Coalition for a Safer Illinois
Learn more about what you can do to help regulate marijuana like alcohol in Illinois. Sign up, volunteer, or contact your legislators.
Marijuana is less toxic, less addictive, and less harmful to the body than alcohol, and it does not contribute to violent and reckless behavior.
Unlike marijuana use, alcohol use causes tens of thousands of deaths. The U.S. Centers for Disease Control and Prevention (CDC) reports that more than 36,000 annual U.S. deaths are attributed to chronic alcohol use. The CDC does not even have a category for deaths caused by the use of marijuana.
People die from alcohol overdoses. There has never been a fatal marijuana overdose. Alcohol is one of the most toxic drugs and using just 10 times what one would use to get the desired effect could lead to death. There has never been a case of an individual dying from a marijuana overdose. Meanwhile, according to the CDC, hundreds of alcohol overdose deaths occur in the United States each year.
The health-related costs associated with alcohol use far exceed those for marijuana use. Health-related costs for alcohol consumers are eight times greater than those for marijuana consumers, according to an assessment published in the British Columbia Mental Health and Addictions Journal — $165 per alcohol user, compared to $20 per marijuana user.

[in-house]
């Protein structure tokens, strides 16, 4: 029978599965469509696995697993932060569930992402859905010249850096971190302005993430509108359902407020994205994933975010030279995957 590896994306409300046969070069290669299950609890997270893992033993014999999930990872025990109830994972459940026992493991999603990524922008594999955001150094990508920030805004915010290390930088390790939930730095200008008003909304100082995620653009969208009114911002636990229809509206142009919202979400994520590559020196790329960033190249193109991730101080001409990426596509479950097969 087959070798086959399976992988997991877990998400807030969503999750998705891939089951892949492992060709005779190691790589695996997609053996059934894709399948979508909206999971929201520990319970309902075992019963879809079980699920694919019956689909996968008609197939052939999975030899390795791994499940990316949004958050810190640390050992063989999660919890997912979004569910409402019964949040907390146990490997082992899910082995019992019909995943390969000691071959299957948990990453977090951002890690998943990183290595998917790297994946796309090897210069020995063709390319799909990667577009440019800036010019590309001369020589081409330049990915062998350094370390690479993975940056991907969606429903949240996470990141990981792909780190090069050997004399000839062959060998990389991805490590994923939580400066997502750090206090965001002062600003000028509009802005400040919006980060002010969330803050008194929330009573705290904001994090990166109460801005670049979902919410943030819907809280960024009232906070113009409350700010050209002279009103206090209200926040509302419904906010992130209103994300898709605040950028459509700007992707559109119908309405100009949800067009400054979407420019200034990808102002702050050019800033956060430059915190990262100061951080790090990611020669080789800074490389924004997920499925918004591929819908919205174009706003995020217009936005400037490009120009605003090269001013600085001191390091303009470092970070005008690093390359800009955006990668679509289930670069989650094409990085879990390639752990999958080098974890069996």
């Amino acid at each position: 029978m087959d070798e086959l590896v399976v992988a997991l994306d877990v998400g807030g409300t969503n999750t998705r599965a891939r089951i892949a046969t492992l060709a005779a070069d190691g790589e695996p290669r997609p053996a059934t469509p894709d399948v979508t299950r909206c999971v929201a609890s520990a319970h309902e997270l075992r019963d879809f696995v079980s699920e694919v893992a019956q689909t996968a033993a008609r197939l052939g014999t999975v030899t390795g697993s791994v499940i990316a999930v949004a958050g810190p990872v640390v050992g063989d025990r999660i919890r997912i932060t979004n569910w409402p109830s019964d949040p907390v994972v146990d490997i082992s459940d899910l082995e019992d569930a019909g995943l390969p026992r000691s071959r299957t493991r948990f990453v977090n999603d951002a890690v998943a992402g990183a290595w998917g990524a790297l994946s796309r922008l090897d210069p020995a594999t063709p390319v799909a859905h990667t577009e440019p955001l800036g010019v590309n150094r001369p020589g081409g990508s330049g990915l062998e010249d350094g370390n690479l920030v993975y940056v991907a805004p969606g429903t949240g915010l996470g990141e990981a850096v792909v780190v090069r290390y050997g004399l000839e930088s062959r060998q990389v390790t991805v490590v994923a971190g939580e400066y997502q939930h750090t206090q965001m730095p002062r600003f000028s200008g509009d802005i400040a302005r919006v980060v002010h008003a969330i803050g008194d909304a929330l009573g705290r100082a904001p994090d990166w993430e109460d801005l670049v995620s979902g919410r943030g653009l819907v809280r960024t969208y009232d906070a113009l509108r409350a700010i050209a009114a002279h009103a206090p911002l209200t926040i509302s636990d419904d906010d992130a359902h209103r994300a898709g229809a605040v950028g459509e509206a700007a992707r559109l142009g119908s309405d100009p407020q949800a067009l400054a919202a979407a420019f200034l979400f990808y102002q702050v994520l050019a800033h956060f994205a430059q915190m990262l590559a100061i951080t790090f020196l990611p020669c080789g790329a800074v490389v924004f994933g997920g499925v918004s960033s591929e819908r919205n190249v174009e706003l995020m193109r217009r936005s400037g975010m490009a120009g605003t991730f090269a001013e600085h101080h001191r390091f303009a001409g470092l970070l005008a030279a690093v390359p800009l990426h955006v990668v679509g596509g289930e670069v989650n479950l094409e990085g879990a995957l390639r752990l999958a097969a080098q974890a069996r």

Alcohol is more addictive than marijuana. Addiction researchers have consistently reported that marijuana is far less addictive than alcohol based on a number of factors. In particular, alcohol use can result in significant and potentially fatal physical withdrawal, whereas marijuana has not been found to produce any symptoms of physical withdrawal. Alcohol users are also much more likely to develop dependence and build tolerance.
Alcohol use increases the risk of injury to the consumer. Marijuana use does not. Research published in the journal Alcoholism: Clinical & Experimental Research found that 36% of hospitalized assaults and 21% of all injuries are attributable to alcohol use by the injured person. Meanwhile, the American Journal of Emergency Medicine reported that lifetime use of marijuana is rarely associated with emergency room visits.
Alcohol use is a major factor in violent crimes. Marijuana use is not. The National Institute on Alcohol Abuse and Alcoholism estimates that 25-30% of violent crimes in the United States are linked to the use of alcohol. That translates to about 5,000,000 alcohol-related violent crimes per year. By contrast, the government does not even track violent acts specifically related to marijuana use, as the use of marijuana has not been associated with violence.
Marijuana prohibition has been just as ineffective, inefficient, and problematic as alcohol prohibition.
Regulating marijuana like alcohol will help replace the underground market with a tightly regulated market. Adults will no longer need to meet with dealers in alleys and parking lots, and they will have a safe, tested product instead of one that may be contaminated with dangerous pesticides or molds. Authorities will actually know who is selling it, where it is being sold, when, and to whom.
If marijuana is regulated for adults, sales will benefit legitimate, taxpaying businesses instead of violent drug cartels, and states and localities will generate hundreds of millions of dollars in new tax revenue.